Tuesday, November 26, 2013

Preparing for Our Gotcha Day...

A few days ago I was talking to Luka about his Adoption or Gotcha Day and our plans for the celebration. It is coming up on the 30th of November. I asked him if he wanted me to go to his class and read our favorite book about adoption, but he said something that worried me, "Mommy, I don't want to read the book about adoption because not all the kids in my class know what adoption means."

I could sense his hesitation and even though I explained to him that the reason we read the book is to celebrate the day, but more importantly to teach his classmates what adoption is all about...just like we did last year with the 6 Kindergarten classes. He said, "Okay, Mom." But that okay mom didn't leave me thinking he was convinced.

We love love this book - I Wished for You: An Adoption Story. It not only talks about adoption, but specifically interracial adoptions and deals with the topic of the birth mother...really an amazing book. But although we love the book...I thought Luka needed a new way to address the topic of adoption to his 1st grade class. You know there are "big" kids now and maybe a book with Bailey the Bear wasn't cool enough.

So off to Pinterest I went in search of some much needed inspiration....I can't believe I never thought of this angle before...some amazing super heroes are adopted!!!!! When I told Luka his face lit up and I knew he couldn't wait to share the news with his friends. "Mom, for real...like how...who adopted them...they were not in their mommy's belly...how did they become super heroes?"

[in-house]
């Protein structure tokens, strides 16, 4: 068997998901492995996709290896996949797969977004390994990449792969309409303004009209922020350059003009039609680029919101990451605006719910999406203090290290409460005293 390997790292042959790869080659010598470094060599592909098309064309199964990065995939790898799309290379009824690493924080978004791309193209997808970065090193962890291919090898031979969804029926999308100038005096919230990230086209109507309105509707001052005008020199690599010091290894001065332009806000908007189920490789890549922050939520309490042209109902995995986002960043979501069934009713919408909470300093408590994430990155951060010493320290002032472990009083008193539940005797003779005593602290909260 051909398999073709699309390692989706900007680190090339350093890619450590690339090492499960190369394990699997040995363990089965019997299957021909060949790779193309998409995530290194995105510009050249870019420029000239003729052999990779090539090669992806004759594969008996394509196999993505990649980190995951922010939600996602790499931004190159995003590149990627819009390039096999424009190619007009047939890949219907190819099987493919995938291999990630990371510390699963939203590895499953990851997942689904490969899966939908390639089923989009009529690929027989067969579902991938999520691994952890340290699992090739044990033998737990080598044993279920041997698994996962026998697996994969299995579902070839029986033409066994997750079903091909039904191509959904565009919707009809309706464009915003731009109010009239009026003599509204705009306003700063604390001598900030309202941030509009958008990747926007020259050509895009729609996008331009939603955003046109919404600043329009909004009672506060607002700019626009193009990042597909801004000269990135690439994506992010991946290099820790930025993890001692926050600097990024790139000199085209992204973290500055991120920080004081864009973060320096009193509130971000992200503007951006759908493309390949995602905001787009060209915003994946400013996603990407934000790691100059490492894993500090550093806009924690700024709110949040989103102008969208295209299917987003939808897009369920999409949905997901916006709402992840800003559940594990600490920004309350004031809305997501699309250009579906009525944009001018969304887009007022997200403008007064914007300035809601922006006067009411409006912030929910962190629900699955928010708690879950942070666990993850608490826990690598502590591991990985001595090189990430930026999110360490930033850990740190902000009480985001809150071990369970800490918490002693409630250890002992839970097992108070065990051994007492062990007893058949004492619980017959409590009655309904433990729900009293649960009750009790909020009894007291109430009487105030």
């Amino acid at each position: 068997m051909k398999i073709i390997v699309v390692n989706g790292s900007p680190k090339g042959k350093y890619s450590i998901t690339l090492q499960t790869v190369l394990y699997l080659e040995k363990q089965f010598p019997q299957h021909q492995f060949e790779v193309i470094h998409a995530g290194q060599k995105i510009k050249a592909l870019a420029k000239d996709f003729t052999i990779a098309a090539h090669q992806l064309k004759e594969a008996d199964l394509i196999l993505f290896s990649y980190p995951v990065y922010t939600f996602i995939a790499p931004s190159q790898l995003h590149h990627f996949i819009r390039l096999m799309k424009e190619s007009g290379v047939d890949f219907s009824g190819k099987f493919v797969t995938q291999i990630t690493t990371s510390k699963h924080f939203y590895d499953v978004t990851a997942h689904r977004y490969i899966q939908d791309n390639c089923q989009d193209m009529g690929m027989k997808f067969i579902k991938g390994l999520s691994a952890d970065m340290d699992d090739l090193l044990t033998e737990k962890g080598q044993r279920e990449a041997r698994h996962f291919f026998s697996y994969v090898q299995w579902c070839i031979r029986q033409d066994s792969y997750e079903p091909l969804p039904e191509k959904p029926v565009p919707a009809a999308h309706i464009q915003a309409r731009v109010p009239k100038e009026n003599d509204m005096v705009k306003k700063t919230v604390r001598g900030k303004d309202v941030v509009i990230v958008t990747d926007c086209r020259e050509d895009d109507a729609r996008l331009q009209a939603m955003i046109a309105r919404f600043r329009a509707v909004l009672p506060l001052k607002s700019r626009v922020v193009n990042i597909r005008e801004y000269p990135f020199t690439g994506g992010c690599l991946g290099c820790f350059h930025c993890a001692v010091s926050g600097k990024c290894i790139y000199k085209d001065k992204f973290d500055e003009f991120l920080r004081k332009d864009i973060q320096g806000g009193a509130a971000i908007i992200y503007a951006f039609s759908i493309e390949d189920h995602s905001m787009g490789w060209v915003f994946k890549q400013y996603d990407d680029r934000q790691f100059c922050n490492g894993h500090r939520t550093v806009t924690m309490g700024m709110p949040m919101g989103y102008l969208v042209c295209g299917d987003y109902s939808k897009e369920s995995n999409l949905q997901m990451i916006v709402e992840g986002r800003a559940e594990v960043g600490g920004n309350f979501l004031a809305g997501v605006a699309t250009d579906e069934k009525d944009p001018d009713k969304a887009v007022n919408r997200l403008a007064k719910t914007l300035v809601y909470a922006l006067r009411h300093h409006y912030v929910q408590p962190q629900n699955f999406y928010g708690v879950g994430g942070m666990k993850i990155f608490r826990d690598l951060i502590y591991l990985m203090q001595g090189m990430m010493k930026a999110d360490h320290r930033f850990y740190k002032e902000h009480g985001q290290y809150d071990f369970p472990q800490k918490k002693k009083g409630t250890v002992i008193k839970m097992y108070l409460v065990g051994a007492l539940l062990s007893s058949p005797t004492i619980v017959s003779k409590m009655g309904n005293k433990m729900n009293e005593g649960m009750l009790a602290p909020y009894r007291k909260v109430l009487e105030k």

This is the plan, we will read our book...it is our book after all and I rarely get through it without shedding tears and Luka always cuddles up next to me just as Bailey does in the book with his mom. It melts my heart every time. The book is also a great way to talk about many of the issues that surround adoption. 

But once we read the book, share our personal adoption story and talk about the first time I held Luka and he peed on me (he loves that). We will end with a POW...super hero style and ask the class if they know who else is adopted....Batman, Superman and Spiderman are...that's who!

We made these little cards to put in the goodie bags we will distribute to the class. The idea is that they take the card home and discuss what they heard in class with their families. The more they talk about adoption and get familiar with it the more "normal" it will become for them.

Luka goes to a HUGE school with not many children of color or adopted for that matter. My hopes is that we educate these kids one at a time and that at least his classmates can become mini ambassadors and if someone at recess says something about Luka's mom being white or about his skin color (which happens more often than what I would like) they will say, "Hey, don't mess with Luka...Did you know Superman was also also adopted! Luka has super powers." Okay, scratch the last part...but you get the idea.

But let's see how it goes. What do you guys think? Good or bad idea...Motherhood is trial and error, no?

Thursday, November 14, 2013

Losing a Loved One from Far Away

I still remember the day in 4th grade when my dad picked me up at school to tell me my grandfather Evaristo had passed away. It was the first time I remember dealing with death in my immediate family. I was sad, but Yeyo Evaristo (like I used to call him) had been battling cancer for a long time and recently taken a turn for the worse.

My father NEVER picked me up at school...so I knew something was up. I was sad, but I was happy to go straight to my grandmother's house where I could give my abuela and mom a big hug. In times like this it is important to be a family and hold each other tight.

Last week Luka and Sam (although Sam is still very little) had to deal with the first death of a grandparent. Opa Johan (married to JJ's mom) passed away in his sleep. I had the job of telling Luka as daddy was in transit back to Chile, just to have to jump on a plain straight to Holland to get there as soon as possible to help his mother with all of the arrangements and be there for her.